Leutnant Josef Jacobs by Ivan Berryman. (PC)
Albatros DIII of Godwin Brumowski about to shoot down a Caquot balloon.

Oberleutnant Godwin Brumowski by Ivan Berryman. (PC)

Italian Air Force

Superb collection of limited edition aviation prints of the Fiat CR42 bi plane fighter, Macchi C200, C202, C205 and the Fiat 50 Italian fighters and Savoia Marchetti SM.79,Piaggio P.108, Caproni Ca.133, Fiat BR.20, and the Savoia-Marchetti SM.79 plus many others.  No one beats us for such a superb collection of Italian aircraft prints.  During the 1930s, the young Italian Air Force, the Regia Aeronautica was involved in its first military operations, in 1935 in Ethiopia, and later in the Spanish Civil War between 1936 and 1939.  On the 10th of June 1940, Italy entered World War Two in support of Nazi Germany.  The Regia Aeronautica could deploy more than 3,000 aircraft, although only about half its aircraft were in service.  The Regia Aeronautica fought from the Russian front to the sand of the North African desert.  Italy had a number of aces including Teresio Martinoli with 22 claims, Franco Mucchini with 21 claims plus one form the Spanish Civil war, Leonardo Ferrulli with 20 claims plus one form the Spanish Civil war, Franco Bordoni Bisleri with 19, Luigi Gorrini also with 19 victories and Ugo Drago with 17.  Many of these aces have been celebrated in a new series of art prints by Ivan Berryman, shown on this website.  After Italy signed the Armistice on the 8th of September 1943, Italy was divided into two sides, and the same fate befell the Regia Aeronautica.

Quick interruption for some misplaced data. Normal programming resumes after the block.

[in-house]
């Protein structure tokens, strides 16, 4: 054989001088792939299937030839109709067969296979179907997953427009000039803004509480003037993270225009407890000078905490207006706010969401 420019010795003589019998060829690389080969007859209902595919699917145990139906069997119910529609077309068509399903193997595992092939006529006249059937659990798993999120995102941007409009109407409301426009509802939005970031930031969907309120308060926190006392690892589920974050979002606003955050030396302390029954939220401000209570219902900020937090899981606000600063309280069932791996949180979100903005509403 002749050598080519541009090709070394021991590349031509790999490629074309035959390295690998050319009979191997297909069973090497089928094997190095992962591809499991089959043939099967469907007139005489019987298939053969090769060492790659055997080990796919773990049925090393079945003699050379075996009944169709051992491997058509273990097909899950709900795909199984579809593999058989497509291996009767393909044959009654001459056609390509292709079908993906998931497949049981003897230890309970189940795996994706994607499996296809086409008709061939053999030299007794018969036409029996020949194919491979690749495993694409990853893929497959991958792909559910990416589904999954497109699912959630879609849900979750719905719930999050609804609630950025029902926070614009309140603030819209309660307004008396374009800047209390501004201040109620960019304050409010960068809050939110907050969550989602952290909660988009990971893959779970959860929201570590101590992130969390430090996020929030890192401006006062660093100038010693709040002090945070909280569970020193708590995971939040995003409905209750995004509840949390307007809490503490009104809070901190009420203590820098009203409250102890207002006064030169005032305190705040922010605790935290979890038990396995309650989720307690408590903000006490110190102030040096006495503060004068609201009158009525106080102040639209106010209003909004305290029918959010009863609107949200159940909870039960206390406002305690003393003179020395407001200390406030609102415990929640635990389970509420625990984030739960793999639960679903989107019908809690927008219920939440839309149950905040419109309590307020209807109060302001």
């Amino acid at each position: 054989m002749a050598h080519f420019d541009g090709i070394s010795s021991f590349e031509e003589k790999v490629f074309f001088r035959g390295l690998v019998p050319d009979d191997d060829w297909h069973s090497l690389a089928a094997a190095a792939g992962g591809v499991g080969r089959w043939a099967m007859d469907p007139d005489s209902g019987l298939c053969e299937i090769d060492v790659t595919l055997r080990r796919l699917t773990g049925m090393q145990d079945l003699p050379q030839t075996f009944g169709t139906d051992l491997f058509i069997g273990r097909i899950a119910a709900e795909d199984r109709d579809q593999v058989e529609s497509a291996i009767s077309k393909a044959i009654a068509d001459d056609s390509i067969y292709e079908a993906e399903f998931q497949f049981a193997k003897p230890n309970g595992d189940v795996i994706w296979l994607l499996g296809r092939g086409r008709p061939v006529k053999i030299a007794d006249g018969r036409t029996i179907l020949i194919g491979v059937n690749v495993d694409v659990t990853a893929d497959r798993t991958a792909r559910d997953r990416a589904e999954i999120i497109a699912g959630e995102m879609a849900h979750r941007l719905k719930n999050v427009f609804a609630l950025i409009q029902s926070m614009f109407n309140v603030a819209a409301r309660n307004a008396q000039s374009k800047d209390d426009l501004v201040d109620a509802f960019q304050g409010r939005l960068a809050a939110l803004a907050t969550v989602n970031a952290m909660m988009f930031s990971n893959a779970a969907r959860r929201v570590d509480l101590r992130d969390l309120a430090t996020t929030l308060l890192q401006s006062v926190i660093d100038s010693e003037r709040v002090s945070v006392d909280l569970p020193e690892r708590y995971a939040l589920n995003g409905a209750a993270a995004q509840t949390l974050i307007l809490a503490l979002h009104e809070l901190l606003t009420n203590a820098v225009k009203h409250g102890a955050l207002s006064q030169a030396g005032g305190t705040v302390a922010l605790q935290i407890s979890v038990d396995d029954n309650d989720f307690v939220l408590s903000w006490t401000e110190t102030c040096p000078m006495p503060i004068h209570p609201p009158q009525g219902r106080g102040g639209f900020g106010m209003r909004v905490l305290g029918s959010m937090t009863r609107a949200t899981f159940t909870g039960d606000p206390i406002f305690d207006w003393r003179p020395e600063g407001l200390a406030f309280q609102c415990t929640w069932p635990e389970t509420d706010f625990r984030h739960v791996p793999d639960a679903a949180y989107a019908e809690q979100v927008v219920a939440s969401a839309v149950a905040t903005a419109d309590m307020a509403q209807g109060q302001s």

View Full Italian Aircraft Print List

Top Italian Aircraft

Fiat CR.42

Macchi C.202

Caproni Ca.3

SM79

German Luftwaffe